I told her I was going to drive to the post office and get our catalogues.

“Take the recycles out to the bins,” she said as she made a successful move on Words with Friends. As I walked across the front deck I took care to not cause a mini avalanche. I walked with pride to the garage, nudged the door open and reached in to push the button to open the large front door. I closed it immediately and covered my ears. The noise from the automatic door opener is loud and screechy enough to make ones ears bleed. I emptied a can of WD-40 on the track, but it only made the door louder. Perhaps I had picked up a can of WD-39 instead.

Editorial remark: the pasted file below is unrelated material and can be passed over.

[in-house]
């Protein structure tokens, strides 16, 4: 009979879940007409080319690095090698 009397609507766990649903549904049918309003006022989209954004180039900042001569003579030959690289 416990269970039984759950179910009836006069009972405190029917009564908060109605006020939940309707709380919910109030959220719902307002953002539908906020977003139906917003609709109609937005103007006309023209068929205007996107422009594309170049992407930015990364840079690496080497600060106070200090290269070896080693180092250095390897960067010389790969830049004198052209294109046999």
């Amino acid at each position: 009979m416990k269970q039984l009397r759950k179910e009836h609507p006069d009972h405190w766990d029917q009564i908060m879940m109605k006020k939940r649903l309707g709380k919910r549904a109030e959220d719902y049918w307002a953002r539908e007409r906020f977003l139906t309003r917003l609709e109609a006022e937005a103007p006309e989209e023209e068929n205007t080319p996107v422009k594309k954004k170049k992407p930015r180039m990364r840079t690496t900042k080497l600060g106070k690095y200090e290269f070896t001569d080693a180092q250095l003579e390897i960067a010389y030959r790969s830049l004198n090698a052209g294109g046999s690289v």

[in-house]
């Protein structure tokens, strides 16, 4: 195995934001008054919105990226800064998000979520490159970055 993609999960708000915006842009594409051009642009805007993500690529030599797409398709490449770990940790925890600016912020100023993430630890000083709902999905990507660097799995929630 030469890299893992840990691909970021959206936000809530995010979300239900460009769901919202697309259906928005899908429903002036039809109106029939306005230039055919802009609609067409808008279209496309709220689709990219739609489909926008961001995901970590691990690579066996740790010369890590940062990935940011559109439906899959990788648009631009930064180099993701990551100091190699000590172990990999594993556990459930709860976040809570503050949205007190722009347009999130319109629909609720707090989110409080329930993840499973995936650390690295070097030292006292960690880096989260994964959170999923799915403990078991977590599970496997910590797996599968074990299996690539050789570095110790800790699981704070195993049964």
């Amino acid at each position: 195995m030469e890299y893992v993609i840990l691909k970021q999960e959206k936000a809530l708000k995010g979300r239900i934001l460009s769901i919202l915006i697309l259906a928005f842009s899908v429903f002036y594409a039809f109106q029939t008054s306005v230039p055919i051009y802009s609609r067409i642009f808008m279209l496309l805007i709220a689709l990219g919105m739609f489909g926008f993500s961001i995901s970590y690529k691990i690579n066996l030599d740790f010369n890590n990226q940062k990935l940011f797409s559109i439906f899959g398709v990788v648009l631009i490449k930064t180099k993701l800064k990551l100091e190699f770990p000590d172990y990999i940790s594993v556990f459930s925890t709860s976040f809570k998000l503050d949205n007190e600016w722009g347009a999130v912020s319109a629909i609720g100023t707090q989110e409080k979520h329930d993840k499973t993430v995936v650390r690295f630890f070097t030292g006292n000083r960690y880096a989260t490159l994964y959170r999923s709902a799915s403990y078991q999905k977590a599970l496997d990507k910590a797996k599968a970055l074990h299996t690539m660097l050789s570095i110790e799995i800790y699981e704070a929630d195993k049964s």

As I walked back from the garage, with the door noise still vibrating in my middle ear, I paused and looked at the canyon-like path the led to our front door. I looked down at where the ‘salt’ had melted some ice. That was enough to settle a long-standing disagreement between Mariam and myself as to what our deck was made of. As usual, she won. It was wood.

I noted the deck shovel, the plastic sled that we move our groceries from the car.

I also noted the metal sunburst house decoration. That, in a way, helped me find my way home.

[Note from author: All photos are mine, but more importantly, if anyone out there has a method to relieve restless leg syndrome, please email me at: pegan7@roadrunner.com]

Living The High Life In Manhattan

Buildings

[I’ll take Manhattan. Source: Google search.]